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THE TRIBUNE SPECIALS
50 YEARS OF INDEPENDENCE

TERCENTENARY CELEBRATIONS
L E T T E R S    T O    T H E    E D I T O R

Frisking Kalam an act of disgrace

The editorial, “A disgraceful act: US airline must mend its ways” (July 23) has rightly questioned: “How will Americans react if Mr Bill Clinton or Mr Gorge W Bush are searched here?” Indeed such incidents stand out as irritants in the way of Indo-US relations.

The frisking of former President, Dr APJ Abdul Kalam, by the Continental Airlines should be condemned by one and all. By asking a man of Dr Kalam’s stature “to take off his shoes and pass through a metal detector before boarding the flight”, the airlines has humiliated a billion people of the world’s largest democracy. The fact that the VVIP was exempted from frisking makes the act even more shocking.

A mere apology from the Continental Airlines is not sufficient. The government of India should lodge a strong protest with the US government. It should also be ensured that the guilty airlines staff is punished and such disgraceful acts are not repeated. After the 9/11, the US has tightened its security, but that is no excuse for such abominable behaviour.

R K KAPOOR, Chandigarh




II

The frisking of Dr APJ Kalam, at the Indira Gandhi International Airport, New Delhi is shocking and shameful. This is a blatant breach of protocol and irreparable damage has been done. It is a case of national disgrace. The guilty deserve an exemplary punishment so that such unfortunate incidents are not repeated.

O P COUSHIK, Kurukshetra

III

The wilful disrespect to one of our most distinguished citizens and former President is an insult to every Indian citizen. However, as always the government’s response has been ineffective and pusillanimous.

As citizens, we need to ask ourselves — is an apology enough? The least that should have been done is to suspend the airline’s licence to operate from India. Perhaps, a fine if permitted under rules, could also have been imposed. If our government will not stand up for the self-respect of its citizens, then patriotic Indians should boycott Continental Airlines.

Maj-Gen PUSHPENDRA SINGH (retd), Panchkula

IV

Continental Airlines, whose officials frisked Dr APJ Abdul Kalam, issued an apology; “We apologise to Dr Kalam for any inconvenience caused. Our intention was never to offend the sentiments of Dr Kalam.” But the airlines added, “We reiterate our commitment to comply with the rules”. What a sham of an apology?

MAHAVIR SINGH JAGDEV, Chandigarh

Censure khaps

The editorial “Punish the khaps ” (July 21) succinctly analysed the arrogance of the khap panchayats of Haryana and their open defiance of the law of the land. These panchayats nurse a medieval mindset.

Their outdated decisions prove that caste is still a major factor in rural India. But then, it should hardly come as a surprise. In India even today, elections are contested on the basis of caste.

The “zeal” with which the villagers resisted the police force shows that reforms and social progress are still a distant dream. The gender bias against fair sex is deep-rooted. The parallel judicial system poses a threat to individual liberty and freedom. The defiant attitude of khaps has been boosted by the Haryana government’s soft stance.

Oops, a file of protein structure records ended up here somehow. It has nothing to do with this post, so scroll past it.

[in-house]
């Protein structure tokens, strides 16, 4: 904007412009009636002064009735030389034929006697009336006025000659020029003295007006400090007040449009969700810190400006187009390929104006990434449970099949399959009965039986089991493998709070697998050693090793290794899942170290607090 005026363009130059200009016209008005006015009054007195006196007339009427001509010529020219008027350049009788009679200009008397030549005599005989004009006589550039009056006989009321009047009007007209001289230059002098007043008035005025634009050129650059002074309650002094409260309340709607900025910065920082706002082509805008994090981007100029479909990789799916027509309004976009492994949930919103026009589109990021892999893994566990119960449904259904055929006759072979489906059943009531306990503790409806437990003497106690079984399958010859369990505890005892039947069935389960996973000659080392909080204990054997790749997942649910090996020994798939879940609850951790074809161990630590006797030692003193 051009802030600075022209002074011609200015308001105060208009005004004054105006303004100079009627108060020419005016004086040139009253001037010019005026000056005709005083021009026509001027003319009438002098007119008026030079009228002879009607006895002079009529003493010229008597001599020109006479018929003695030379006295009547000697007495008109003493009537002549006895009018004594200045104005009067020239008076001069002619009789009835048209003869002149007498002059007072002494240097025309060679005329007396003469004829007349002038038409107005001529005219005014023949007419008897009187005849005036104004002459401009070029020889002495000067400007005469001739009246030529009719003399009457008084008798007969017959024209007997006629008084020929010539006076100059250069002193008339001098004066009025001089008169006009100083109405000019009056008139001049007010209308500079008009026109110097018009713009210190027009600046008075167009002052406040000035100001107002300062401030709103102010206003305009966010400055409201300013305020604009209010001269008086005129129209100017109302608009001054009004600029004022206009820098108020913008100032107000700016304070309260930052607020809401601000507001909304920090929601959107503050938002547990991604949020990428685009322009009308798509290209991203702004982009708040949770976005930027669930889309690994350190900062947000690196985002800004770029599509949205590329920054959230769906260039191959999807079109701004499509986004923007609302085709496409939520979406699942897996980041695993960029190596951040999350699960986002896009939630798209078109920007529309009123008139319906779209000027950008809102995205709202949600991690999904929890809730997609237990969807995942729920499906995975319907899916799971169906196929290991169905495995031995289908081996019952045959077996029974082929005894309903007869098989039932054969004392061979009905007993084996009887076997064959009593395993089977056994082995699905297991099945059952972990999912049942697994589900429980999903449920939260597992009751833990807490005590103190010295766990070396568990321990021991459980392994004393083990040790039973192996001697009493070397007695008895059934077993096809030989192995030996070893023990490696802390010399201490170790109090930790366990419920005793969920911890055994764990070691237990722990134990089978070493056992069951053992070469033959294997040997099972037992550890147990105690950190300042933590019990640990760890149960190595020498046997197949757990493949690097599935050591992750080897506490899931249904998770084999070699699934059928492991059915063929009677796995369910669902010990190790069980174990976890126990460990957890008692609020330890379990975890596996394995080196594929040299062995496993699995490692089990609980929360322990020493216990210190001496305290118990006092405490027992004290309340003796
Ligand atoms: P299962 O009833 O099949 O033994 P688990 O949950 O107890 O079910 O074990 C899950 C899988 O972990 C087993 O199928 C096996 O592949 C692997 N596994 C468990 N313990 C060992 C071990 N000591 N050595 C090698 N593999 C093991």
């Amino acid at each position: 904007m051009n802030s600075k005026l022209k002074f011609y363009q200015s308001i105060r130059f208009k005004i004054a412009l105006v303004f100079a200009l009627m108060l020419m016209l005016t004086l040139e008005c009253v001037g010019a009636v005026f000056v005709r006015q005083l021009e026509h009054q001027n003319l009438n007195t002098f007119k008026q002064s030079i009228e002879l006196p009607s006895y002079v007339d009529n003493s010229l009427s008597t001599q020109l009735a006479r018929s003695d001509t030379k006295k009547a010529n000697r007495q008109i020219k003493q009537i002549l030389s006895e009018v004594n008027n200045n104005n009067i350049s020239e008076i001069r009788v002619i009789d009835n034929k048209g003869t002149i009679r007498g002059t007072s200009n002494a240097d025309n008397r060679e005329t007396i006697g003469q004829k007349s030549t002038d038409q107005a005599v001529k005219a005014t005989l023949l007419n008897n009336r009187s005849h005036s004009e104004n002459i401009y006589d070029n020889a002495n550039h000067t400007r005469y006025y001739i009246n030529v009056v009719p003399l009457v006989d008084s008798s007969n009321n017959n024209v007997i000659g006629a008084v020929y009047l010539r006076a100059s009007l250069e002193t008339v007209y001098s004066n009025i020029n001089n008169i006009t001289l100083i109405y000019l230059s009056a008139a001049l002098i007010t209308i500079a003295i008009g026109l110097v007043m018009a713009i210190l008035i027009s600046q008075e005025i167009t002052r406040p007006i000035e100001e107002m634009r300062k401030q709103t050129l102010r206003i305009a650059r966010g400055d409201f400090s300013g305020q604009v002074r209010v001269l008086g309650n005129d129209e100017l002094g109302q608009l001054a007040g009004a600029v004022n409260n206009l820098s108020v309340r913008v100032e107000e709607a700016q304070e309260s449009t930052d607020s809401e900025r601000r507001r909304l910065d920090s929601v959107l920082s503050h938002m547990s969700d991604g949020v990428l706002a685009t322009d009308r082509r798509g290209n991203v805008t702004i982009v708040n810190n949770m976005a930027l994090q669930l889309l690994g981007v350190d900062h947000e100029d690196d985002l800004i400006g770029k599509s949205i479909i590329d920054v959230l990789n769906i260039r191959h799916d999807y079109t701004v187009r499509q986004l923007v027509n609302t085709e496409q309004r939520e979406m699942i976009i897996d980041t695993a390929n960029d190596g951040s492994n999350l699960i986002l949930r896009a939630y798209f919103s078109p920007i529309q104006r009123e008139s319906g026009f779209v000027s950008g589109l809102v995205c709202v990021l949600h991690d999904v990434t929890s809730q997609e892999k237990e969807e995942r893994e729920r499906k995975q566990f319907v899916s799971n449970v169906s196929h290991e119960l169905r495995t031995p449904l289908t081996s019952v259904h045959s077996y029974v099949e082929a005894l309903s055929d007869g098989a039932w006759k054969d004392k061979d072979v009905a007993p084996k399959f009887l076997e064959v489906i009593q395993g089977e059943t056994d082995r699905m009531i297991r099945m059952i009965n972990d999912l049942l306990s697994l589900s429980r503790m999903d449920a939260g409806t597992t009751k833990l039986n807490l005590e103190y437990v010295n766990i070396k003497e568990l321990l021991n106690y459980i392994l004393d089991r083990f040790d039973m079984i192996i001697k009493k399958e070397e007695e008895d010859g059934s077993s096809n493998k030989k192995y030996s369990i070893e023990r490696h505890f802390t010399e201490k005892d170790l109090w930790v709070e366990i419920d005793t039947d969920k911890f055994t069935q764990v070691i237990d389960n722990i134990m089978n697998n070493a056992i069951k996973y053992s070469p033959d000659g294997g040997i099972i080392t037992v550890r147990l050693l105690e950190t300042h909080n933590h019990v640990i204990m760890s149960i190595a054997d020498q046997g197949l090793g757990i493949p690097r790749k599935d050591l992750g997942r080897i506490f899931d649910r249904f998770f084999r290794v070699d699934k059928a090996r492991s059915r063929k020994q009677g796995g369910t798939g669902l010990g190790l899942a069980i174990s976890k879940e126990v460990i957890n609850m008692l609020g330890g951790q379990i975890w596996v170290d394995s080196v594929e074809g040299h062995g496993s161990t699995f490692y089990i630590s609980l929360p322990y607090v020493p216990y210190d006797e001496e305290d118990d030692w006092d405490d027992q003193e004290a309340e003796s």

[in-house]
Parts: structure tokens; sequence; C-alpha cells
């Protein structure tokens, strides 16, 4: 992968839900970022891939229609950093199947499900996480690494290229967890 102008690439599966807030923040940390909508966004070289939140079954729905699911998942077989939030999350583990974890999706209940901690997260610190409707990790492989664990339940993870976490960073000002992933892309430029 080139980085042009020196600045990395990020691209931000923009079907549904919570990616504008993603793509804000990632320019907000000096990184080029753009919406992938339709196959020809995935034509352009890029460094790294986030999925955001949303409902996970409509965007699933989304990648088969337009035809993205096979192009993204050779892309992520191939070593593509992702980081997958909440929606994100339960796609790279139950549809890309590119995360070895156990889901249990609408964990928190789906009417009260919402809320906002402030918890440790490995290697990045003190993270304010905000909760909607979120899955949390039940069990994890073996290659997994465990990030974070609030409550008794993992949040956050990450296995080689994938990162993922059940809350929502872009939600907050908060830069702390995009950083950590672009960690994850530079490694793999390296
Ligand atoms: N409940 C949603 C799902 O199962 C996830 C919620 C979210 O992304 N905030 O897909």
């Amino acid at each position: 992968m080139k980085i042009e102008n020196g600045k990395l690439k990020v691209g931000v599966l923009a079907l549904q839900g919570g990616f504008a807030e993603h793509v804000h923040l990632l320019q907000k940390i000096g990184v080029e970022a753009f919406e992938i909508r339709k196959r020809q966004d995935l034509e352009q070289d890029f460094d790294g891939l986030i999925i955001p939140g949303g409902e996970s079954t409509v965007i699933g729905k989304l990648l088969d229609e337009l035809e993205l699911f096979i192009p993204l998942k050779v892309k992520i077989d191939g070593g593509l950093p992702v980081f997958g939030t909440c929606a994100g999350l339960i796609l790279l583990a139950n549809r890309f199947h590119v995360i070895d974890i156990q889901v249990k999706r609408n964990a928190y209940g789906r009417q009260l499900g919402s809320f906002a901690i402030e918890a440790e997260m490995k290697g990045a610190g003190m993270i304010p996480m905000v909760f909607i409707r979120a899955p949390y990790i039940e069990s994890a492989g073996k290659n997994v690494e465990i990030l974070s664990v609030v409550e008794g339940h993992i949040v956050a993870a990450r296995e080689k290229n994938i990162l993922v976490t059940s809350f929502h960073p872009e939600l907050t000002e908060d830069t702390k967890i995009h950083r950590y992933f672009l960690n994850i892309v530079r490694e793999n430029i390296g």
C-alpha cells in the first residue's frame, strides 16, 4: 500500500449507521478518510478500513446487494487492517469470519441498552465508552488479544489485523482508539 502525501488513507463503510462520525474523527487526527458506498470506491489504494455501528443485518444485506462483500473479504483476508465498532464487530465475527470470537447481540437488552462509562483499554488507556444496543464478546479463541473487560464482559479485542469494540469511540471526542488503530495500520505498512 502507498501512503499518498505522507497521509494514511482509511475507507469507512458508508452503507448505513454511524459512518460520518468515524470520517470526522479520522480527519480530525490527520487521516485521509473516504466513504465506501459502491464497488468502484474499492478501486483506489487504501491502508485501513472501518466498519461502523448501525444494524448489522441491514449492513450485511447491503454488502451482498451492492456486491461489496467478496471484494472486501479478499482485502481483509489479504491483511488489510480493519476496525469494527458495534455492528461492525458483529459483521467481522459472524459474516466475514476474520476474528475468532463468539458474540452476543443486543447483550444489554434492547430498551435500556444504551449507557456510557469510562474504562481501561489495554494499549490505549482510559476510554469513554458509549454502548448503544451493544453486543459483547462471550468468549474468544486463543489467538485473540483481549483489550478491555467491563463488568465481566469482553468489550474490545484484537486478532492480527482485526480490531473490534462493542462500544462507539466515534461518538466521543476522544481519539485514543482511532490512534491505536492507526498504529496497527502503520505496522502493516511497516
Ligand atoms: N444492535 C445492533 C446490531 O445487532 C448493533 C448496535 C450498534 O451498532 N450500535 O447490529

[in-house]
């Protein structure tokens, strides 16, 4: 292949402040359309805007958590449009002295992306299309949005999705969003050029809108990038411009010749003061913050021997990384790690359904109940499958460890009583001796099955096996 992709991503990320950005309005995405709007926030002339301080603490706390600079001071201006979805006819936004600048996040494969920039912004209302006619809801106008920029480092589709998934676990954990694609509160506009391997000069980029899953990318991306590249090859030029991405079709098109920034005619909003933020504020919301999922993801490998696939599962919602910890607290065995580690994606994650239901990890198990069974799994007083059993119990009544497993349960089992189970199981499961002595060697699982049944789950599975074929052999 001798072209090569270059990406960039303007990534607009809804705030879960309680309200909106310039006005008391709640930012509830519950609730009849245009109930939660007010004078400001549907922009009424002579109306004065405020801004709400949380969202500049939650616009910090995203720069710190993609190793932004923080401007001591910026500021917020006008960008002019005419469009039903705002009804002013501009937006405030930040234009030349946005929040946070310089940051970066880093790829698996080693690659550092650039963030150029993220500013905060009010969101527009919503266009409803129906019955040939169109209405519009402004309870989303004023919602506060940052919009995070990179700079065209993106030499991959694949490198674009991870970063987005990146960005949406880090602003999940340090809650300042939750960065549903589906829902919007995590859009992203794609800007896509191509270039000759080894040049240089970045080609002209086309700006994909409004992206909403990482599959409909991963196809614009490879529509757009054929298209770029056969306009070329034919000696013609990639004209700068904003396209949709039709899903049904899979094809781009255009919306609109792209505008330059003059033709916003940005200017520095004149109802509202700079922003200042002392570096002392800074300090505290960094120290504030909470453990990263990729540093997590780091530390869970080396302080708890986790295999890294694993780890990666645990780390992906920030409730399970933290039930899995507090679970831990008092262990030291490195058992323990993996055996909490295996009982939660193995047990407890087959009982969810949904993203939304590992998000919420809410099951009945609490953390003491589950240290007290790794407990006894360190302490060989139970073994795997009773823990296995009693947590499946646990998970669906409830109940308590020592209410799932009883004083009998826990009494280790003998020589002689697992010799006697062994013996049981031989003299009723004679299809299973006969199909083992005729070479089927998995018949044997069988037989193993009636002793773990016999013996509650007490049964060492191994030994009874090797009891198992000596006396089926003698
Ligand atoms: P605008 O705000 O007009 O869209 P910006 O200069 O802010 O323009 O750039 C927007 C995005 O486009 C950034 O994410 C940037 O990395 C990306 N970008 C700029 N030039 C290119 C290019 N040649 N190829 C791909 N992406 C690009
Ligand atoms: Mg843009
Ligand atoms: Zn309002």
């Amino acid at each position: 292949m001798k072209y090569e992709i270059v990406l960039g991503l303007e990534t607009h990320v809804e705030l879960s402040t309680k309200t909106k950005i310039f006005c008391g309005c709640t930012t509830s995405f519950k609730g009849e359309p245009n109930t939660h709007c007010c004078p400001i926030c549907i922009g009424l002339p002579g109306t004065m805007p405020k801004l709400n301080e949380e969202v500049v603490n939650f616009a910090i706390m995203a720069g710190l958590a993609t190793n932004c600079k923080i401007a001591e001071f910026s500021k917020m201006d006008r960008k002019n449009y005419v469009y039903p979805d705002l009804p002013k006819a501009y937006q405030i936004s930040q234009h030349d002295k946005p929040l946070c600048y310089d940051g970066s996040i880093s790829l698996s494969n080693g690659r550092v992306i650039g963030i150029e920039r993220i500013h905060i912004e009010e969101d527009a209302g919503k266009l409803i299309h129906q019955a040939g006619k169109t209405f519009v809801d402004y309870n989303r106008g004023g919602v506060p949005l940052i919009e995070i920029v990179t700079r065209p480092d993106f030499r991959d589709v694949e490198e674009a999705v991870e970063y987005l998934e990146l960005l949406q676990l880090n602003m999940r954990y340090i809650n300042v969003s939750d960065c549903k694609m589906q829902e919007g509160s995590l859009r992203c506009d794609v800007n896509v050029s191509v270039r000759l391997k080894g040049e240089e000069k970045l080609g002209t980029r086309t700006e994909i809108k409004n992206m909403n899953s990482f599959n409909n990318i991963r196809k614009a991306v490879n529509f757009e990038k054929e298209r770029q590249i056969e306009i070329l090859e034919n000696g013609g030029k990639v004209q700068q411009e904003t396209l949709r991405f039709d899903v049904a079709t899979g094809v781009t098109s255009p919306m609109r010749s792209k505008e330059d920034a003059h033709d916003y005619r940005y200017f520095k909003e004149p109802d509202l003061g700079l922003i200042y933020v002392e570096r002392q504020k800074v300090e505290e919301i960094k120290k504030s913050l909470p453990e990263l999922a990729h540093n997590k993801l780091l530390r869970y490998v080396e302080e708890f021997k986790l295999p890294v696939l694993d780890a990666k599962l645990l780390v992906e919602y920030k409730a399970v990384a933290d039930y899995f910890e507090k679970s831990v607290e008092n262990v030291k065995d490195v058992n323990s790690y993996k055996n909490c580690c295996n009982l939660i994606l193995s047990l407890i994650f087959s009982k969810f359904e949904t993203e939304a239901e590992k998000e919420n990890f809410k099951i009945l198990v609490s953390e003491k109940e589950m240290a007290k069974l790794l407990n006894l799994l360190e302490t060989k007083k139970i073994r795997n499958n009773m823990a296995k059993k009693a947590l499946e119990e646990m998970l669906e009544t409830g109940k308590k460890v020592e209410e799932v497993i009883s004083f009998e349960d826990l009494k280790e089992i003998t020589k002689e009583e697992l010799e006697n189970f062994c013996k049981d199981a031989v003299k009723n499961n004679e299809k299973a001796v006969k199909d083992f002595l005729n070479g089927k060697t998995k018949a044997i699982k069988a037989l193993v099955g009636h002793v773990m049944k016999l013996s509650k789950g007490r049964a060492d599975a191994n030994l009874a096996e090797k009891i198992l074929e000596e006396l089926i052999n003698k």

In a way, the government seems to have surrendered before the decision of the khap panchayat. Interestingly, the silence of the opposition parties underlines that they, too, do not want to risk losing their vote banks. This appeasement of vote banks has eroded democratic values and norms.

AJAY K JINDAL, Ludhiana






Resume Indo-Pak dialogue Indo-Pak relations (H K Dua’s front-page editorial “Why be afraid of talks with Pakistan?”, July 18) should become normal. It will be in the interest, well-being and prosperity of the people of both countries. But there is one irritant that Pakistan ought to erase. It must stop aiding and abetting terrorists morally, politically and financially and should not allow the so-called “non-state actors” to operate from it soil.

Enough time has elapsed since the tragic and gory events of 26/11. Now, it is time for two nations to think compassionately and to resume the dialogue. India’s approach should be free from confusion. The cynics should not be allowed to prevail as nothing concrete and endurable can be achieved through violence. A semblance of trust will have to be restored even though at present it is woefully lacking.

India has gone to great lengths to create cordial atmosphere in the subcontinent and has given its nod for reconciliation. It is now Pakistan’s turn to reciprocate the goodwill shown by India.I endorse Mr Dua’s views that peace making is difficult and requires patience, wisdom and statesmanship of a high order. Even a small step like the one taken at Sharm-El-Sheikh should be welcomed rather than criticised.

TARSEM S BUMRAH, Batala

 





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